Butter v’s coconut oil and safflower oil.  When these fats were fed to 28 hypercholesterolemic men and women over a period of 6 weeks and results compared the TC, LDL-C were significantly higher from butter compared to coconut oil, however the lowest cholesterol levels were found using the safflower oil. 5

Coconut oil v’s olive oil and palm olein were evaluated in a study involving 45 healthy Malaysian adults. Each fat studied contributed 20% of the energy from fat in the Malaysian diet (consisting of 30% calories from fat,20% calories from protein and 50% calories from carbohydrate). It was found that the fasting TC, LDL-C and HDL-C were all higher (5-7%) on the coconut oil diet than the olive oil, but were comparable to the effects observed on the palm olein diet.6

Obesity and diabetes

American researchers have examined the role of coconut oils (MCT ) compare to lard (LCT’s) in reducing insulin resistance (an impaired ability of cells to respond to insulin) in muscle and fat. The researchers  also looked at fat accumulation. They found that mice fed MCT fatty acid diets displayed reduced adiposity and better glucose tolerance than LCT fatty acid fed animals. 7

One of the researchers Dr Nigel Turner explains that “unlike LCT fatty acids in animal fats , MCT fatty acids are small enough to enter the mitochondria – the cells energy burning powerhouse-where they are converted into energy, The downside is however that MCT’s can lead to a build-up of fat in the liver and important consideration for anyone considering them as a weight loss therapy”.
Dr Turner suggested that “fish oil maybe a better choice because the omega 3 polyunsaturated fats it contains improve fat oxidation in the liver”. 8

There can be no doubt that research surrounding the use of coconut is advancing and with open minds we need to ‘watch this space with interest’.

Update:Oil and Fat News May/June 2017

Highly inaccurate and exaggerated positive articles on coconut oil claiming numerous health benefits continue to appear in the non-peer reviewed literature. The articles still maintain the erroneous statement that coconut oil is like MCT oil in its make-up. A recent article published by researchers at the University of Auckland (2016) used MCT oil as a placebo when studying the beneficial effects of long chain omega-3. MCT oil was in fact not neutral but had negative effects on lipid profiles.9

Their conclusions are listed below:

MCT oil was not neutral in its effect on blood lipid biomarkers. The results were surprising and unexpected and have raised serious questions for the claims made about the nutritional properties of MCT oils, and the spurious connection with high lauric oils currently being used by some marketers to promote coconut oil and its products.10

If you would like a nutritional analysis of the amount and types of fats in your diet now in order to lose weight, control diabetes or heart disease then contact us today.


2019 For more scientific background information on coconut oil warnings


  1. Wikipedia Coconut
  2. Liau KM,Lee YY, Chen CK, Rasool AH. An open-label pilot study to assess the efficacy and safety of virgin coconut oil in reducing visceral adiposity. ISRN Pharmacol.2011 (cited 2012 Jun12):2011:949686. Abstract available from http://www.ncbi.nim.nih.govt/pubmed/22164340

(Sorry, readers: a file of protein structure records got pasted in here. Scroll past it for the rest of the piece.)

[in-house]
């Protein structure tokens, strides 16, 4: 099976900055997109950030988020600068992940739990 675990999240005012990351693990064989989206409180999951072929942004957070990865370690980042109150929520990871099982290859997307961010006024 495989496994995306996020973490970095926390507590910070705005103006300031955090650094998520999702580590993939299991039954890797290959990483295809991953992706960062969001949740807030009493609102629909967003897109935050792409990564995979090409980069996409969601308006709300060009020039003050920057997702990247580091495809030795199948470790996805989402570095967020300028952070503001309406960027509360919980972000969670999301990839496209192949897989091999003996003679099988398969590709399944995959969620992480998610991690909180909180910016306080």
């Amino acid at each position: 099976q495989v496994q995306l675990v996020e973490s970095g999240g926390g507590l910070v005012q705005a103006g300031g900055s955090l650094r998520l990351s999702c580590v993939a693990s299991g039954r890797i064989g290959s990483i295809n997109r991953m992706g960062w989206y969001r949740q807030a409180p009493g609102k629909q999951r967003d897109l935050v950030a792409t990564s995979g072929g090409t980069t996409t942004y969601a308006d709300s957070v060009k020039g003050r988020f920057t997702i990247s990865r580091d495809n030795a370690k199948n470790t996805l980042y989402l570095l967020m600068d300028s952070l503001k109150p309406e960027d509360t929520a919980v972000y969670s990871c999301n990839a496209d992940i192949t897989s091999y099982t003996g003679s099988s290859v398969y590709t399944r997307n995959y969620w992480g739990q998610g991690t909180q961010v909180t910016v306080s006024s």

3. AIT researchers show coconut oil could combat tooth decay. Posted 3 Sept 2012
  4. Feranil AB, Duazo PL, Kuzawa CW, Adair LS. Coconut oil is associated with a beneficial lipid profile in pre-menopausal women in the Philippines. Asia Pac J Clin Nutr. 2011 (cited 2012 Jun 12);20(2):190-5. Abstract available from: http://www.ncbi.nim.nih.govt/pubmed/21669587
  5. Cox C, Mann J, Sutherland W, Chisholm A, Skeaff M. Effects of coconut oil, butter and safflower oil on lipids and lipoproteins in persons with moderately elevated cholesterol levels. J Lipid Res. 1995 Aug (cited 2012 Jun 12):36(8):1787-95. Abstract available from: http://www.ncbi.nim.nih.govt/pubmed/7595099
  6. Voon PT, Ng TK, Lee VK, Nesaretnam K. Diets high in palmitic acid (16:0), Lauric and myristic acids (12:0+14:0), or oleic acid (18:1) do not alter postprandial or fasting plasma homocysteine and inflammatory markers in healthy Malaysian adults. Am J Clin Nutr.2011 Dec(cited 2012 Jun12);94(6):1451-7 Abstract available from: http://ncbi.nih.govt/pubmed/22030224
  7. Turner N,TidAg J, Wiget L, Kraegen E. Enhancement of muscle mitochondrial oxidation capacity and alteration in insulin action are lipid specific-dependent. Potent tissue-specific effects of medium chain fatty acids. Amer. Diabetes Aug 31, 2009
  8. Coconut oil might reduce the symptoms of Type 2 Diabetes. Posted Wed 23 Sept 2009
  9. Laurence Eyres FNZIFST. Coconut and MCT oil Fat News May/June 2017 
  10. Laing.B., Annals of Clinical and Laboratory Research, (2016), Vol. 4 No. 3 ,1

About the author View all

Lea Stening

Lea is one of New Zealand’s leading paediatric dietitians and also specialises in Sports Nutrition. She has specialised in Paediatric Nutrition for 31 years and in 1985 was the first paediatric dietitian to enter private practice in New Zealand. Lea helps families through her private consultations, public lectures, newspaper and magazine articles as well as television and radio interviews. Read more »